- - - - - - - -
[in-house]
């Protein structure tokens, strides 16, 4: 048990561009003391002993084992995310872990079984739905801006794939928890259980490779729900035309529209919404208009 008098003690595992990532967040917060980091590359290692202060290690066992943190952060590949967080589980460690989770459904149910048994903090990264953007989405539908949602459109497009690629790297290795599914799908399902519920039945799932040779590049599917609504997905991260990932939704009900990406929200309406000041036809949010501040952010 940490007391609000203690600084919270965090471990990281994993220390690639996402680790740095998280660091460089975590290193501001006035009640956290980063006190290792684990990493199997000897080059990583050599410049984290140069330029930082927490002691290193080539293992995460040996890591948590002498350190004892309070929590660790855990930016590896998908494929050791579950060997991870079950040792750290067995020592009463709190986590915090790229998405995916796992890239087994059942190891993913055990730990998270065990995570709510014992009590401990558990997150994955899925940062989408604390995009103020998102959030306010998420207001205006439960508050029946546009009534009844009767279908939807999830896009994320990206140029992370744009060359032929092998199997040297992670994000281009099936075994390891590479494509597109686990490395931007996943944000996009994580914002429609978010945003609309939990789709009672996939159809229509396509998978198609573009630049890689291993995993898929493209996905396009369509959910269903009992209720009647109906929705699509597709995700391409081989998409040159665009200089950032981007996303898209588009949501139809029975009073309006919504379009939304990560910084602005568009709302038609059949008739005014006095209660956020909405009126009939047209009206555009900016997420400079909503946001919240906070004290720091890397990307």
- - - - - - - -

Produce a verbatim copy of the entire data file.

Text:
[in-house]
């Protein structure tokens, strides 16, 4: 048990561009003391002993084992995310872990079984739905801006794939928890259980490779729900035309529209919404208009 008098003690595992990532967040917060980091590359290692202060290690066992943190952060590949967080589980460690989770459904149910048994903090990264953007989405539908949602459109497009690629790297290795599914799908399902519920039945799932040779590049599917609504997905991260990932939704009900990406929200309406000041036809949010501040952010 940490007391609000203690600084919270965090471990990281994993220390690639996402680790740095998280660091460089975590290193501001006035009640956290980063006190290792684990990493199997000897080059990583050599410049984290140069330029930082927490002691290193080539293992995460040996890591948590002498350190004892309070929590660790855990930016590896998908494929050791579950060997991870079950040792750290067995020592009463709190986590915090790229998405995916796992890239087994059942190891993913055990730990998270065990995570709510014992009590401990558990997150994955899925940062989408604390995009103020998102959030306010998420207001205006439960508050029946546009009534009844009767279908939807999830896009994320990206140029992370744009060359032929092998199997040297992670994000281009099936075994390891590479494509597109686990490395931007996943944000996009994580914002429609978010945003609309939990789709009672996939159809229509396509998978198609573009630049890689291993995993898929493209996905396009369509959910269903009992209720009647109906929705699509597709995700391409081989998409040159665009200089950032981007996303898209588009949501139809029975009073309006919504379009939304990560910084602005568009709302038609059949008739005014006095209660956020909405009126009939047209009206555009900016997420400079909503946001919240906070004290720091890397990307």